(Image: Private Media)

Well that’s a definite yes! Looks like the “Voices of” candidates — and independent MPs in the Parliament and the Senate — have seriously impressed Crikey readers. Also: no more explaining away bad behaviour, thanks.

On the independents are coming

Eileen Sholl writes: If there was a “Voices of” candidate in my electorate he or she would definitely have my vote. Our federal government appears to be led by a man who doesn’t believe that government should do anything much — and he is succeeding doing that in style. Ever since Tony Abbott tried to take us back to the 1950s, our leading parliamentarians seem largely to come from a privileged background with little understanding of life in the world most of us live in. 

Any woman looking for Liberal preselection would do well to bypass that and stand as an independent. I’m sure large numbers of us would prefer that to the party line we have come to expect from Liberal representatives.

George O’Farrell writes: At the very core of the cesspit that is Australian politics in 2021 are the two major political parties. They remain in lockstep in their opposition to minority government because the Parliament will have a real capacity to hold them accountable — and is quite likely to do so.

Do not fall for the nonsensical argument that Parliament will be unstable. There are two votes that undo a government: a vote of no confidence and a failure to pass the supply bill (the budget). The rest doesn’t matter. If governments have to negotiate and compromise and develop rational positions for acting, will we really be worse off?

Let’s hope for a triumph of enough of the “Voices of” candidates and other independents to make sure that never again does either the LNP or the ALP hold government in a majority.

Eric Dettman writes: If this country is to replace political self-interest with leadership the time is now. The standard of leadership common in the two major parties falls far short of the standard required to change the direction in which we are heading. This is not a rehearsal for a possible disaster; we are in a climate change disaster. The world cannot ignore climate change. Technology exists now to dramatically reduce our emissions and we need to have a clear plan immediately after the election based on known science.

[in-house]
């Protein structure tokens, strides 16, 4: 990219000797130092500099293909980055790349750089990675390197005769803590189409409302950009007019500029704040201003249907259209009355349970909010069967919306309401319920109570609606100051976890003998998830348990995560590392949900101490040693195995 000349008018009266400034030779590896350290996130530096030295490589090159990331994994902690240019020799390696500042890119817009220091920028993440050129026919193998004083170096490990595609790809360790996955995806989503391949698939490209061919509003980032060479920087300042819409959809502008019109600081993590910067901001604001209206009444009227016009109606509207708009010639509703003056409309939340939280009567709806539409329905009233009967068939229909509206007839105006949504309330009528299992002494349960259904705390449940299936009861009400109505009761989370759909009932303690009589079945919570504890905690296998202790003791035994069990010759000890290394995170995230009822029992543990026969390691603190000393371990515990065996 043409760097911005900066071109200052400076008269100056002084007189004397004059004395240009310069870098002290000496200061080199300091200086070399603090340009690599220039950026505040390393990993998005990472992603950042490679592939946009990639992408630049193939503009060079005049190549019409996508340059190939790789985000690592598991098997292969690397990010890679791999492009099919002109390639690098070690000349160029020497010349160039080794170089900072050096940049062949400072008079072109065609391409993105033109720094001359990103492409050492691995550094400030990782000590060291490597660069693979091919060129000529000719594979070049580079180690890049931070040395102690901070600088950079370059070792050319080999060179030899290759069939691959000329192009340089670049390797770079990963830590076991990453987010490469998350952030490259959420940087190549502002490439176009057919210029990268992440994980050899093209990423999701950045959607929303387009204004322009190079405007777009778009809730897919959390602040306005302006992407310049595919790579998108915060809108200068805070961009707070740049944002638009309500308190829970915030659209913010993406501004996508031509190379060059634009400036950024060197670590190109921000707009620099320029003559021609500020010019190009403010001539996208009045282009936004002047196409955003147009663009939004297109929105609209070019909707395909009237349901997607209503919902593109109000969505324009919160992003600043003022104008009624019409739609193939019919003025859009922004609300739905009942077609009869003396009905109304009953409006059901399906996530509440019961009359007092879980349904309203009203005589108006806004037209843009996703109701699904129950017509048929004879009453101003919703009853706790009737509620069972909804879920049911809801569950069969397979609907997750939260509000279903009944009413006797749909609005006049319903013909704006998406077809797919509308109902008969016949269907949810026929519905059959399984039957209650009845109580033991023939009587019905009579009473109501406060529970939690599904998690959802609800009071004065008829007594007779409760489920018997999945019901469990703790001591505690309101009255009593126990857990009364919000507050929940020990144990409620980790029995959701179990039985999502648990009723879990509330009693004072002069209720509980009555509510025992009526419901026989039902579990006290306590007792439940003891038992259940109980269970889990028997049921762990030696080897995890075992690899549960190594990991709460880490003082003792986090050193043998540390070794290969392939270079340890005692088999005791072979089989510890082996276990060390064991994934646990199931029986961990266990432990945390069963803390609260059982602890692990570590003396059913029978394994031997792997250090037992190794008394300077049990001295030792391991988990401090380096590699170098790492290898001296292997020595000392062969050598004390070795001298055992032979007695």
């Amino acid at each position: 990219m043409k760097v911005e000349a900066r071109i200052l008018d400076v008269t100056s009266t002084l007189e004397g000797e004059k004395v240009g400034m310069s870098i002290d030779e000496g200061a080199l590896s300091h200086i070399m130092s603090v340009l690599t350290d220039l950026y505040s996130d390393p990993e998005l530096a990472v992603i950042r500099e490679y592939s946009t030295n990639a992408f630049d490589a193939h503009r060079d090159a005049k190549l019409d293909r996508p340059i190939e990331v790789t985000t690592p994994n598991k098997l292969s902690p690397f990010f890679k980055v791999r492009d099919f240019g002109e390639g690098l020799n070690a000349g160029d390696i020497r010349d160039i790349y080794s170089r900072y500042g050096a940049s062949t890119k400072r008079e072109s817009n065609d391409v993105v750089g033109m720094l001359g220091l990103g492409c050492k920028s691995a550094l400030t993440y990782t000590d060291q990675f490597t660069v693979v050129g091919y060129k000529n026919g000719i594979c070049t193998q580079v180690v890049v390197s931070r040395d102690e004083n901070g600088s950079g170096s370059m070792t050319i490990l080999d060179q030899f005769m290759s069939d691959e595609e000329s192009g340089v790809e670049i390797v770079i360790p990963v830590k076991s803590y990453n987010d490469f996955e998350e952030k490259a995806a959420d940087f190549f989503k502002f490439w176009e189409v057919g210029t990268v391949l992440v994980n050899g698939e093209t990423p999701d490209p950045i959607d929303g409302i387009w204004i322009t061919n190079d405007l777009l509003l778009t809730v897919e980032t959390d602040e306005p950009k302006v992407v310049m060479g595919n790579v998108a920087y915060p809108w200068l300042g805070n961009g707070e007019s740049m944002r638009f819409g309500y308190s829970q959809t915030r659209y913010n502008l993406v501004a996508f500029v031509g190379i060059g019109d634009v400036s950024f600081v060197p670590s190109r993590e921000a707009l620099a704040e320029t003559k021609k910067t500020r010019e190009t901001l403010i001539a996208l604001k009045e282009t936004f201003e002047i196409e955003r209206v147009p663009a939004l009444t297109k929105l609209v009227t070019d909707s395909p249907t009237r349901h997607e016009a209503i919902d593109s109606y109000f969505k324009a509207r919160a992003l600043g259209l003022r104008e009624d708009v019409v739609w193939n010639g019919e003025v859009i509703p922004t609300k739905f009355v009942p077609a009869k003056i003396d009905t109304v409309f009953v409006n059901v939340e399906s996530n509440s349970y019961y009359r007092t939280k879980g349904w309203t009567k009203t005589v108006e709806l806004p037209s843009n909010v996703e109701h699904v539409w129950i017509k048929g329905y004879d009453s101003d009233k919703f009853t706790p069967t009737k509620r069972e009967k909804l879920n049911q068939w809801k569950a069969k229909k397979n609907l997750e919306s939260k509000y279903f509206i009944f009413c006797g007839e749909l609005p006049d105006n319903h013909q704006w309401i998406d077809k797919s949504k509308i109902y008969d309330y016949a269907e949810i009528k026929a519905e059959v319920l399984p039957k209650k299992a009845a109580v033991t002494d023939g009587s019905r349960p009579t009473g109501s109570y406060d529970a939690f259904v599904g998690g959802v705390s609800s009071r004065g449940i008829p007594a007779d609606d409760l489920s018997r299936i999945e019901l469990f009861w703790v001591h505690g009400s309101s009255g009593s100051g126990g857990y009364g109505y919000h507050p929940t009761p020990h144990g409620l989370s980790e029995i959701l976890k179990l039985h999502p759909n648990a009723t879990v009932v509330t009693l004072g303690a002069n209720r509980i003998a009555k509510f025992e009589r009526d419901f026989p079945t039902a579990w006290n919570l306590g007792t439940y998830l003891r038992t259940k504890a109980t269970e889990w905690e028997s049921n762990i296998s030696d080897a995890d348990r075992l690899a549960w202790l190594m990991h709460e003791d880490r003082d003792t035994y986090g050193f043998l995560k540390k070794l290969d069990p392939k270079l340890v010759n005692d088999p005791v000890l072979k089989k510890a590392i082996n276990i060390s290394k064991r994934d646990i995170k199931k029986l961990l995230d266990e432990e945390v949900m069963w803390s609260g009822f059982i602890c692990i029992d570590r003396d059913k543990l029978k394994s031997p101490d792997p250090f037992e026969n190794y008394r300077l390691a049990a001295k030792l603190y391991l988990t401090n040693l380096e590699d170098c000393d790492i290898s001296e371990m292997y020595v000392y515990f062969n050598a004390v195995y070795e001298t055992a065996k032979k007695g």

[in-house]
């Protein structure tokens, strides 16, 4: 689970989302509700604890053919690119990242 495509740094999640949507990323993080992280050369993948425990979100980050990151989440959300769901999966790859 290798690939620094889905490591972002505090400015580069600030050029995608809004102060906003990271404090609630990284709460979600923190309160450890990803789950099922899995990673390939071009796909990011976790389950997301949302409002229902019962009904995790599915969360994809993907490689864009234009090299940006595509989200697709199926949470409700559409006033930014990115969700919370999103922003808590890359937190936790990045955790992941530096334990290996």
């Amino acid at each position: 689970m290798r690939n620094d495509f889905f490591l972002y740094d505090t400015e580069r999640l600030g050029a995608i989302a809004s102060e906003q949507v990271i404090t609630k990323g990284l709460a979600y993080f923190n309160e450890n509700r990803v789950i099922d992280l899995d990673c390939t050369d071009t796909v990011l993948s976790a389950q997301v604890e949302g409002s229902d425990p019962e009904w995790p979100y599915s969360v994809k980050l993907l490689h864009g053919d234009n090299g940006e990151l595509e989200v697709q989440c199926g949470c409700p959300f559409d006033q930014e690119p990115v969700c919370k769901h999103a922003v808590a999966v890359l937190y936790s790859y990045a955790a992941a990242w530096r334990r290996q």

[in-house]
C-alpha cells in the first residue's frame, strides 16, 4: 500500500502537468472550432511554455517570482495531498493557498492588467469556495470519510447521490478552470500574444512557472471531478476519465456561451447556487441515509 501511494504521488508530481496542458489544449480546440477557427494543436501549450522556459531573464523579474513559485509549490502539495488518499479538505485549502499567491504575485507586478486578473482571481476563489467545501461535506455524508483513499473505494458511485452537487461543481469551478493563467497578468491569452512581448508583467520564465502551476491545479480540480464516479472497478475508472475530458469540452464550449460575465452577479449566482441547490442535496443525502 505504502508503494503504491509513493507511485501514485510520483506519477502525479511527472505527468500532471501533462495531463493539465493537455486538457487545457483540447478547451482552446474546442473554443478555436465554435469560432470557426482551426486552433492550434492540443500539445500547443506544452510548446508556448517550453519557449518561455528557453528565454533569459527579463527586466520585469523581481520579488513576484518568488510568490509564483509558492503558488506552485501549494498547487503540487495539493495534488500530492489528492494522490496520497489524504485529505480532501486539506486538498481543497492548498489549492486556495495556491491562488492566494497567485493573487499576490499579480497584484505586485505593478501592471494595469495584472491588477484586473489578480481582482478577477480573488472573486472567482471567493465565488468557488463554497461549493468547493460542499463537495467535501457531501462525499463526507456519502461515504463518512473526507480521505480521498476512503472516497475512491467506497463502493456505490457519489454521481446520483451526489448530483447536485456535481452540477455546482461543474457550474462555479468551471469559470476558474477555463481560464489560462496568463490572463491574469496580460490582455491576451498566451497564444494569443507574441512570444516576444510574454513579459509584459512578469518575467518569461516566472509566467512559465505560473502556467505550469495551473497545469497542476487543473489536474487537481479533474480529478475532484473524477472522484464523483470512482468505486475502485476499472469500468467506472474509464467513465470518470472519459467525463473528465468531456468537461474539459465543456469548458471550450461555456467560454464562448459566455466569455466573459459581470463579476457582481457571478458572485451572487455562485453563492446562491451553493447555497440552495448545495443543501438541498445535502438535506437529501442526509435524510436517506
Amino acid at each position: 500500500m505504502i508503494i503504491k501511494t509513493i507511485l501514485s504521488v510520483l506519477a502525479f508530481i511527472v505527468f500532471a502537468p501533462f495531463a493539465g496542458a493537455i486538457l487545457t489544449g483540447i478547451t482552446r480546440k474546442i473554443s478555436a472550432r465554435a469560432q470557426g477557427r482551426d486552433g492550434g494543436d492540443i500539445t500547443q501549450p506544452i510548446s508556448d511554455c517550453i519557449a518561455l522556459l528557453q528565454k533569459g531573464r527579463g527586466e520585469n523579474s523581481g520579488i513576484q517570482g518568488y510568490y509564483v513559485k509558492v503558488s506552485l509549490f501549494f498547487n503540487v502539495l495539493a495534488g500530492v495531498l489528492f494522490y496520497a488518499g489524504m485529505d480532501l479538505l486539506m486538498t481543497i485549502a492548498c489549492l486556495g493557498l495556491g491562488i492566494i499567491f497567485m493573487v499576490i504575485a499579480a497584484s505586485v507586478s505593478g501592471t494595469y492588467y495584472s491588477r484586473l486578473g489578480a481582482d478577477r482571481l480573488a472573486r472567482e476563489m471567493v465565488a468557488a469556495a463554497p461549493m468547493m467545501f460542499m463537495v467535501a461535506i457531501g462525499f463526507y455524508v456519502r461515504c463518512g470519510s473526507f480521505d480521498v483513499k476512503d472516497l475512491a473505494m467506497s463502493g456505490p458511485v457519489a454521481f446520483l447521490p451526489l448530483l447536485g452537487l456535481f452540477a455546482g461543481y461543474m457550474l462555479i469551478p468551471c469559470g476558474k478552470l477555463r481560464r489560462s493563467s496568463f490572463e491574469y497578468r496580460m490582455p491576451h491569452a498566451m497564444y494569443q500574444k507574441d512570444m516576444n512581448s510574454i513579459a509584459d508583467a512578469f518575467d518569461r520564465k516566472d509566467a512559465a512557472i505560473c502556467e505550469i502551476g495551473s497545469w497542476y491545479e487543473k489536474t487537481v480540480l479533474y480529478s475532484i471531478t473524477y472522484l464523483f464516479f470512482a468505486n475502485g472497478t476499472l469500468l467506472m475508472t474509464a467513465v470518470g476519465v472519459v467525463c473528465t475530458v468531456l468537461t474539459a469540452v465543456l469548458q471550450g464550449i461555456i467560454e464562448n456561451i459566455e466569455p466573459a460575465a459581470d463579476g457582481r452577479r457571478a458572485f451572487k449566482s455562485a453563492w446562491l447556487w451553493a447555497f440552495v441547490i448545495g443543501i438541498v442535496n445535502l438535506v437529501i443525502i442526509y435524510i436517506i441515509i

I see only one result from the election that can deliver the future our children and their children should expect and are entitled to, and that is a minority government to replace an elected dictatorship controlled by vested interest groups and fossil fuel lobbyists. The independent MPs and “Voices of” candidates show a level of integrity and a work ethic not shown by party hacks. We do not have the luxury of time as the boys’ club continues to stumble towards a disaster to satisfy a small number of enemies of climate change.

Beverley Dyer writes: As a progressive voter in Goldstein for more than 20 years, I was resigned to never influencing the election or legislative outcomes. 

I have written to my local member, Tim Wilson, a number of times on various issues but never received a response until my last email asking him to support stronger action on climate change ahead of COP26. Imagine my surprise when I received an email beginning: “Like you, Tim believes that Australia needs a firm plan which addresses climate change, reduces Australia’s emissions and creates the jobs of the future.” I nearly choked on my Weetbix! 

I will almost certainly be preferencing Zoe Daniel ahead of the Liberals. With a 14% Greens vote in Goldstein in 2019, I think she has a great chance of success.

Trevor Foster writes: When voting independent, do your research to ensure the candidate is truly independent and not accepting assistance from a major party. My electorate is strong Labor, and although my upbringing is “working class” I am voting Greens in the Senate because I believe both major parties need some oversight of the legislation.

On excuses, excuses

Eva Bet writes: Yes, I too am sick of excuses. Since when is it sufficient to forgive oneself to avoid the law? It seems to me there are two systems of law: one for people like you and me and another for the federal Liberal and state governments.

How can Christian Porter still be a member of Parliament? If I took money from my “work contacts” to pay my legal fees I also would be in jail. Gladys Berejiklian cries victim but has still not been criminally prosecuted. If I use work money to pay for my boyfriend’s “mistakes” I would not only be sacked but prosecuted and made to return the money.

Yes a working majority is important in politics but behaving within the law is more important!

Aminta Hennessy writes: Heartily sick of excuses. Am 80 and have been very successful career-wise and have largely ignored the sexist remarks on the way up in a male-dominated workplace. I thumped anyone who tried it on. But last week I lost the plot and for the first time in my life I swore at a bloke because he said the car is crooked in the parking lines so it must be a woman driver. There were about six people around and he said to them: “She’s in a bad mood today.” So I gave it to him again and said: “Get lost mate before I really get mad.” Somehow, after years of ignoring, I lost it.

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